Being Lasallian Is A Way Of Life

During Catholic Schools Week various Lasallians have been invited to offer prayer for the school community on the Public Address system on the theme of the week: “Enter to Learn–Leave to Serve.”  On Tuesday morning, 28 January, an alumna offered the prayer.

Let us remember we are in the holy presence of God.

I’d like to take a moment to introduce myself.  My name is Karen Clements, but many teachers here know me as Karen Carty.  I am a member of the La Salle Academy graduating class of 2003.  It’s hard to believe that just 11 years ago, I was sitting in the same seats you sit in today. Like you, I benefited from receiving the top notch Catholic high school education that La Salle Academy has to offer.  As you know, La Salle individually challenges its students to succeed academically, athletically, and artistically.  But more importantly, La Salle allows students to develop personally, emotionally, and spiritually.  Through the three Lasallian pillars of faith, community, and service, students at La Salle develop more than just a sense of pride for their school.  They develop an identity… a Lasallian identity.   La Salle has played a major role in shaping me into the woman I am today.  It has led me on a journey of unexpected events and has helped me to discover who I am and why I am here.


After graduating from La Salle, I went on to study education at Temple University in Philadelphia.  Despite the fact that I was no longer attending a Lasallian school, I carried the values I learned at La Salle with me.  La Salle helped me to identify a sense of responsibility in helping the poor.  I discovered that I could best accomplish this through education.  I was determined to dedicate my life to providing kids from challenging circumstances with a quality education.  Now, I could have accomplished this goal anywhere, but God works in mysterious ways.  Just before graduating from Temple University with a bachelors in Elementary and Special Education, I received an unexpected phone call from my brother, Mark Carty, whom many of you may know.  He told me that his coworker, Ms. Elissa Cerros, who also happened to be one of my former teachers, explained to him that there was a 5th grade teacher position open at San Miguel School, which I’m sure most of you know is also a Lasallian school.  Ms. Cerros told Mr. Carty that I should apply.  I was hesitant to fly back home to Providence, right before graduation, for an interview.  However, I was curious to find out more about this Lasallian school, which at that time, I knew very little about.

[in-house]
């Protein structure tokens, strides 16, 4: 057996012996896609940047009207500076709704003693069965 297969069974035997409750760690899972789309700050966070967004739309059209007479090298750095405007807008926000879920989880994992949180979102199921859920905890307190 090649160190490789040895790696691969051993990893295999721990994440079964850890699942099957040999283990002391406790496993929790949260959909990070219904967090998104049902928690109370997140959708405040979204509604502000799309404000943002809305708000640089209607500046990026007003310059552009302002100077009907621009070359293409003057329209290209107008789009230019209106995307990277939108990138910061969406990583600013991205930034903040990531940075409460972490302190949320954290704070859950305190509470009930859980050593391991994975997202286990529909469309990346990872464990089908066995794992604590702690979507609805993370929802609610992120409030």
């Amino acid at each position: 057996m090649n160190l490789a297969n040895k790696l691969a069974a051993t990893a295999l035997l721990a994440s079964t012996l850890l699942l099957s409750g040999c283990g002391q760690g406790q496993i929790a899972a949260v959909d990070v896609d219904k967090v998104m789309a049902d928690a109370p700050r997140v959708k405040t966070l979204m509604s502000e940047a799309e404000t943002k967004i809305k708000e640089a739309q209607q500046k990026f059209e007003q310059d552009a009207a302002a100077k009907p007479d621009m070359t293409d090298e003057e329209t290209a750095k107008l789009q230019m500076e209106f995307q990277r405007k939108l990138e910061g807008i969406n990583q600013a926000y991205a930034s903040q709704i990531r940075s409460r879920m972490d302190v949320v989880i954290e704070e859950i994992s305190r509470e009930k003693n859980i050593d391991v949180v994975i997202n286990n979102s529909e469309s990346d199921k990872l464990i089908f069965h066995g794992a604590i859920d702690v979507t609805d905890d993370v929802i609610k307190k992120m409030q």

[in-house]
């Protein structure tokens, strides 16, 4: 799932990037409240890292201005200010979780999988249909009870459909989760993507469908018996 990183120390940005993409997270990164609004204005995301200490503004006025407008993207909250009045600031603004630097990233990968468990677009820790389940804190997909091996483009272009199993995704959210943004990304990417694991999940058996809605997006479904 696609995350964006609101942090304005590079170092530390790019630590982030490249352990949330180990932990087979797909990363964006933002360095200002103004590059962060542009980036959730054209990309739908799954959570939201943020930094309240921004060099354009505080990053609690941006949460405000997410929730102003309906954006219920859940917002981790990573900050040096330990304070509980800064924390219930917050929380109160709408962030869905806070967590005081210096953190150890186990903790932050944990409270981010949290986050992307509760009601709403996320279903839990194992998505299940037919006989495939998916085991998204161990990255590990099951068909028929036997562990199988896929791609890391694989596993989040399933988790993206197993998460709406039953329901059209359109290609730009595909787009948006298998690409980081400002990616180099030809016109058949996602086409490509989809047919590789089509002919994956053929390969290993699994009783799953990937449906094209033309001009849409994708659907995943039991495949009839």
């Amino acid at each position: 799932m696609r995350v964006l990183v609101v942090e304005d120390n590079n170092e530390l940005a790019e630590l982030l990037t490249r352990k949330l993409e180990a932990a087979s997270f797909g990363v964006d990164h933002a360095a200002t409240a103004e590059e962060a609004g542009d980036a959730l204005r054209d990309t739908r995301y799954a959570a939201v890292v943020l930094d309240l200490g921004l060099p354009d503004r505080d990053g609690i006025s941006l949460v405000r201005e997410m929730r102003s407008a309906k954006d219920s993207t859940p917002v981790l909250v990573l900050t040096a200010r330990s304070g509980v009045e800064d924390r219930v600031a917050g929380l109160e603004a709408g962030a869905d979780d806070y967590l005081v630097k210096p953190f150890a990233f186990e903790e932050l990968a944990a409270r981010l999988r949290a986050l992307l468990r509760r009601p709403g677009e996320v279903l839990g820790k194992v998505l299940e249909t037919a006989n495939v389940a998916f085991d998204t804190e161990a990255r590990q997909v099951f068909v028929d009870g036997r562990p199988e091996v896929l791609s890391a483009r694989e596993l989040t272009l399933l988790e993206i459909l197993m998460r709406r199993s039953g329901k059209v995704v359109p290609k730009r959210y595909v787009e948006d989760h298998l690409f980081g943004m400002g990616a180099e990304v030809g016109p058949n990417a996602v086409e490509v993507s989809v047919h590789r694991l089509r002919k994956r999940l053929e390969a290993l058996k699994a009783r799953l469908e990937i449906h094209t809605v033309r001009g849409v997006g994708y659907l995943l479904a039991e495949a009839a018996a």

Now if any of you have ever been to San Miguel, you know exactly what I experienced when I walked through those doors.  To my surprise, 64 fifth through eighth grade boys walked right up to me, looked me in the eye, shook my hand, and welcomed me into their school.  This was no ordinary school.  This was a Lasallian school.  I felt the same sense of respect for others and community that I experienced as a student at La Salle Academy.  I was hooked.  I was hired as the fifth grade teacher at San Miguel School and have been working there now for seven years.  I am proud to say that I am not just a teacher.  I am a Lasallian teacher.

Over the years I’ve discovered that being Lasallian doesn’t end once you graduate from La Salle Academy.  Being Lasallian is a way of life.   I consider myself a life-long Lasallian.  I may have entered the doors of La Salle in 1999 to learn, but I left in 2003 to serve.

Enter To Learn Leave To Serve

Our founder, Saint John Baptist De La Salle, once said, “God led me in an imperceptible way and over a long period of time so that one commitment led to another in a way that I did not foresee in the beginning.”  I believe that I have found my purpose in life.  Every step on my Lasallian journey led me to the next.  It led me to a deeper commitment to Lasallian education and a deeper understanding of the Lasallian mission.  As Lasallians, we are here “to do God’s work”.  Each of our Lasallian journeys may look different, but we must be open to the unexpected ways in which God is knocking at our door.



 Let us pray (in the words of Brother Nicholas Hutchinson, FSC).


Your presence is interwoven throughout each day of our lives.

As we continue on our Lasallian journey,

touch our hearts and open our eyes that we may recognize you walking beside us.

Lead us to live in such a way that we discover you

In the quietness and in the spaces,

As well as in the busyness of our lives each day.

Continue to call us your friends

And accompany us

To where we shall see our Creator, face to face.



St. John Baptist De La Salle, Pray for us.

San Miguel, Pray for us.

Live Jesus in Our Hearts, Forever.

catholic schools week

 Karen Carty Clements, LSA Class of 2003